Healthy eating

Opportunities for healthier eating in Norway

The need for a healthy diet

Overconsumption of food and being overweight are a concern in both developed and developing countries: in Norway, approximately 50% of adults are overweight or obese (BMI>30)1. Worldwide, food consumption per capita has gone up by 27% between the early 1960s and 20092. A high intake of hamburgers and sausages, boiled potatoes and soft drinks, and a low intake of wholegrain bread, fruits, berries and vegetables, has been associated with the risk for obesity in Norway3.

Developing effective initiatives that last

Government, health sector and food industry try to fight obesity with initiatives that help consumers to eat healthier, with tools such as information campaigns, nutritional labeling, making healthier food more available, improving nutritional composition of existing foods, and developing new healthy food products. However, many of these initiatives do not last or are not evaluated in the long-term. Consumers may not respond as expected: they might think a new food product has a less favourable taste when it is labelled as healthy. Other stakeholders like retailers or the food industry may not benefit from initiatives that are acceptable for consumers. It is necessary to develop initiatives that help people to eat healthier that work, but are also acceptable to most stakeholders. We investigated opportunities for such initiatives in Norway4.

Opinions from consumers and other stakeholders: what can they agree on?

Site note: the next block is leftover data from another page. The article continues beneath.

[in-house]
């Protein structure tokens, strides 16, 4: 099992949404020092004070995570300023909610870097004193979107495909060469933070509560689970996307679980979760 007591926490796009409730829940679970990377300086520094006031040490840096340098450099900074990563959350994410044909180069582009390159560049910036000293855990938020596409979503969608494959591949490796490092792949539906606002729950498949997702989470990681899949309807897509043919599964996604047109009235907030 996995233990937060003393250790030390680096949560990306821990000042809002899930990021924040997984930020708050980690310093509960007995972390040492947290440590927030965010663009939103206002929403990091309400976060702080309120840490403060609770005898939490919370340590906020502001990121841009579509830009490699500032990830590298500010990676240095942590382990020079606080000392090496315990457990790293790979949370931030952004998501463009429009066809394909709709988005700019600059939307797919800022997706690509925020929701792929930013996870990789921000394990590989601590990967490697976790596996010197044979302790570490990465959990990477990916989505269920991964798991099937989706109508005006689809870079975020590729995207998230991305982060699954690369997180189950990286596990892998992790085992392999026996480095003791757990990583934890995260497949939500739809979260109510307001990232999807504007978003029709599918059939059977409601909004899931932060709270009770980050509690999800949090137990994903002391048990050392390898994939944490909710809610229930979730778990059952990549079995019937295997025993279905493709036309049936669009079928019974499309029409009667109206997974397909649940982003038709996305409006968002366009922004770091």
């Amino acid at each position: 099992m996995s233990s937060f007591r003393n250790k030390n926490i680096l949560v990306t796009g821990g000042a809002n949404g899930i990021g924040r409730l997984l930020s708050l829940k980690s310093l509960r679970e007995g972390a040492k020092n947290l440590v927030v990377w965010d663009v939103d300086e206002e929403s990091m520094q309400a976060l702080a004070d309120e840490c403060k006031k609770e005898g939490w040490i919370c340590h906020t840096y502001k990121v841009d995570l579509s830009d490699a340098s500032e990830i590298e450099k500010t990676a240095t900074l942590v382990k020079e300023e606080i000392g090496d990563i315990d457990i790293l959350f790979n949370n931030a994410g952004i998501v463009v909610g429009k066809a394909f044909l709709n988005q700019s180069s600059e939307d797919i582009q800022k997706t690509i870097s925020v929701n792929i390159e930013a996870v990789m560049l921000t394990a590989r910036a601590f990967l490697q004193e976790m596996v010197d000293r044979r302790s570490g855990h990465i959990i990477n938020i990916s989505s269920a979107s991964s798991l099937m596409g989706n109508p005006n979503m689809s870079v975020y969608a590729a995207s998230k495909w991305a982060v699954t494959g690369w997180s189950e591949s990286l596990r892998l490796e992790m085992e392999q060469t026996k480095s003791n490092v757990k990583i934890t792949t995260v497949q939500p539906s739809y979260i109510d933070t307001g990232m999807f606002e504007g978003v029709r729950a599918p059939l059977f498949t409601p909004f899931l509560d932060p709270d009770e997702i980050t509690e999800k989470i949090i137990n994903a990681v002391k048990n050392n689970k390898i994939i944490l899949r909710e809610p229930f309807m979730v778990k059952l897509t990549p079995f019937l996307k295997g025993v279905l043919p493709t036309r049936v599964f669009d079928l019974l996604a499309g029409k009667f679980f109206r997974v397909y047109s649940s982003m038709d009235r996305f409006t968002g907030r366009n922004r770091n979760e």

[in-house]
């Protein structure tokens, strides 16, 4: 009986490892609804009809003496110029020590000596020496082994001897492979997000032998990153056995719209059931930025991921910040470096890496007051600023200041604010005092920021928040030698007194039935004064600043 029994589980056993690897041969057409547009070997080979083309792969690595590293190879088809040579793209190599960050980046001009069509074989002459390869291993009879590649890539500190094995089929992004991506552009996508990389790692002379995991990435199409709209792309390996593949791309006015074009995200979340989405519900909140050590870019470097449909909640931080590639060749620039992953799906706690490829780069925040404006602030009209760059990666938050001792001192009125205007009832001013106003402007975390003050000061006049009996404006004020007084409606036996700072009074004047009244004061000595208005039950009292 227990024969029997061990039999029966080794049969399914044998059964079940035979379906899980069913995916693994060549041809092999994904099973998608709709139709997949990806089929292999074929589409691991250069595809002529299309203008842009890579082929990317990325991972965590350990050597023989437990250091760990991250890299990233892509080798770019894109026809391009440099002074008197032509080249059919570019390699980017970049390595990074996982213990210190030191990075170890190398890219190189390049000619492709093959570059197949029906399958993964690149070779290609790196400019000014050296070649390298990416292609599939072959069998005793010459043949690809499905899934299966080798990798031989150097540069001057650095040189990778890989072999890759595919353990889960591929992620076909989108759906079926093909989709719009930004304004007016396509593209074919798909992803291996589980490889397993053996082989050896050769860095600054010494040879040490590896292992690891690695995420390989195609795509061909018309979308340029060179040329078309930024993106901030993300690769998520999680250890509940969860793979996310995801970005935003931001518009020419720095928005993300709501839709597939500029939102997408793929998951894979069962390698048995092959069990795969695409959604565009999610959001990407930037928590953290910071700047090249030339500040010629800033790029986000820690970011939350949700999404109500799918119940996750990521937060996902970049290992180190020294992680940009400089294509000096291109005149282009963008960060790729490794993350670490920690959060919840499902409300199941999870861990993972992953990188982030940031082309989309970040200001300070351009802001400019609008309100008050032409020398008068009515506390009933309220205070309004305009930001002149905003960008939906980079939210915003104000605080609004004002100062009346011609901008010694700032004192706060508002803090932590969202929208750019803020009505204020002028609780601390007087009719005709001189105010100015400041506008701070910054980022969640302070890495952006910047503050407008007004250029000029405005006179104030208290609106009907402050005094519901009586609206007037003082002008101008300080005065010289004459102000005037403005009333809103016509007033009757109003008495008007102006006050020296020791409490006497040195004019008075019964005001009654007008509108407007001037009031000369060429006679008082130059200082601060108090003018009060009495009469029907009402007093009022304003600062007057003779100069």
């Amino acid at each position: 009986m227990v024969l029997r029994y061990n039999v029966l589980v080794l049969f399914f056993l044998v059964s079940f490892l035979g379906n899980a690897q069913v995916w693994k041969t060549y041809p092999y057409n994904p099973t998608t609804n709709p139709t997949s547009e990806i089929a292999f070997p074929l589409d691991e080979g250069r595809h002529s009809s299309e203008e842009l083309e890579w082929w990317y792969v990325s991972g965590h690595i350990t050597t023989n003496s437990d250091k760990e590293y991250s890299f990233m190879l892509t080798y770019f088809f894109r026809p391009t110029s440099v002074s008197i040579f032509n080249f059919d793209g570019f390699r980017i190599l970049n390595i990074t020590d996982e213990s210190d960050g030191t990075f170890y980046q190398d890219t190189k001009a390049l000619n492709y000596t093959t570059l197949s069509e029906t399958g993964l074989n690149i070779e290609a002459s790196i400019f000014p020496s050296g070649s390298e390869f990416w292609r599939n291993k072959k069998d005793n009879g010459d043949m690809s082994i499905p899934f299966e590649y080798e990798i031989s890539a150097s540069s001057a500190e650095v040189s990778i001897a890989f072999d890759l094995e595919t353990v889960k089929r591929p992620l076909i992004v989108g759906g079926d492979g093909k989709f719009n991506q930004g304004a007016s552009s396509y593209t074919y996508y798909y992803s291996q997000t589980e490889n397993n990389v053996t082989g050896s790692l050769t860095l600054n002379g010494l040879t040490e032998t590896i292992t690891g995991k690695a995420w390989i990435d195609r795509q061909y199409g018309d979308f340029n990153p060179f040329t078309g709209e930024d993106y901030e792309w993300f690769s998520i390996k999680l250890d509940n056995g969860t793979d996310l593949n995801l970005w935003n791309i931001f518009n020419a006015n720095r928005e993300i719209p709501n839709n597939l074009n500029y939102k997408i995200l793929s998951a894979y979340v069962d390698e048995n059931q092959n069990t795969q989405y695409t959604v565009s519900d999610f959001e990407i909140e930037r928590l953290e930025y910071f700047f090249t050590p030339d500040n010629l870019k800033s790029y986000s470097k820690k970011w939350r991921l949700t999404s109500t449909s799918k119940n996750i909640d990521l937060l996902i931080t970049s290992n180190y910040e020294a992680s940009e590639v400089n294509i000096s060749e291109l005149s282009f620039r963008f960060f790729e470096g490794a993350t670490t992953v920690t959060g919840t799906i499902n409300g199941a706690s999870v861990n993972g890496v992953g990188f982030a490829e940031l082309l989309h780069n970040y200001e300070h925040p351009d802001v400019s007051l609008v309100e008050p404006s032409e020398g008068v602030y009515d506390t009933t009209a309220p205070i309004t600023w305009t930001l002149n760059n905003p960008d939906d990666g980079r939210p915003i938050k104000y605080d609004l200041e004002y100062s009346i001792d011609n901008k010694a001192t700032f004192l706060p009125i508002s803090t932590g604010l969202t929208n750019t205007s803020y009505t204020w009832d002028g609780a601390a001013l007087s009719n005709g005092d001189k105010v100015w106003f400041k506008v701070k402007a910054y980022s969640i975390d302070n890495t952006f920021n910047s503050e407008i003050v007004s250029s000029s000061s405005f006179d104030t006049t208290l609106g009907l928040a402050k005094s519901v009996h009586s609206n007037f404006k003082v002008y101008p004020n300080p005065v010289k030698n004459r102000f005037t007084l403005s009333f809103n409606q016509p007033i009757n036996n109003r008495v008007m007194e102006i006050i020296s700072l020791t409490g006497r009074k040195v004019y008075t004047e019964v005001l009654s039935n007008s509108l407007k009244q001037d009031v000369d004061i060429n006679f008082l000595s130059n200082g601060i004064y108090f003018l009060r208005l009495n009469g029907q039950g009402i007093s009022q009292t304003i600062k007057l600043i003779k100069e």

To identify what initiatives consumers and other stakeholders can agree on, we conducted: 1) five structured discussions (focus groups) with stakeholders from food industry, retailers, government, research, public health, and non-governmental organizations; and 2) a questionnaire based on the focus groups results, asking the opinion of 1178 Norwegian consumers on topics that were important in the focus groups. The number of focus groups in which a topic was discussed was a measure of how important a topic was to other stakeholders, while the consumers were asked to what degree they agreed or disagreed with statements, or found a topic important or not important, depending on the topic.

The importance of food education and targeting families

Most consumers (85%) agreed to some extent that food education is a good strategy to help people to eat healthier, and it was also discussed in three out of five focus groups. In addition, more new healthy foods on the market and less advertising of unhealthy food were deemed good strategies by more than 60% of consumers, and were mentioned in three focus groups. Parents, families, schools and children were deemed important target groups, with 64% of consumers saying that it is very important to focus on parents, while four focus groups mentioned family as an important target. In addition, overweight people were also described as an important target group.

A responsibility for everyone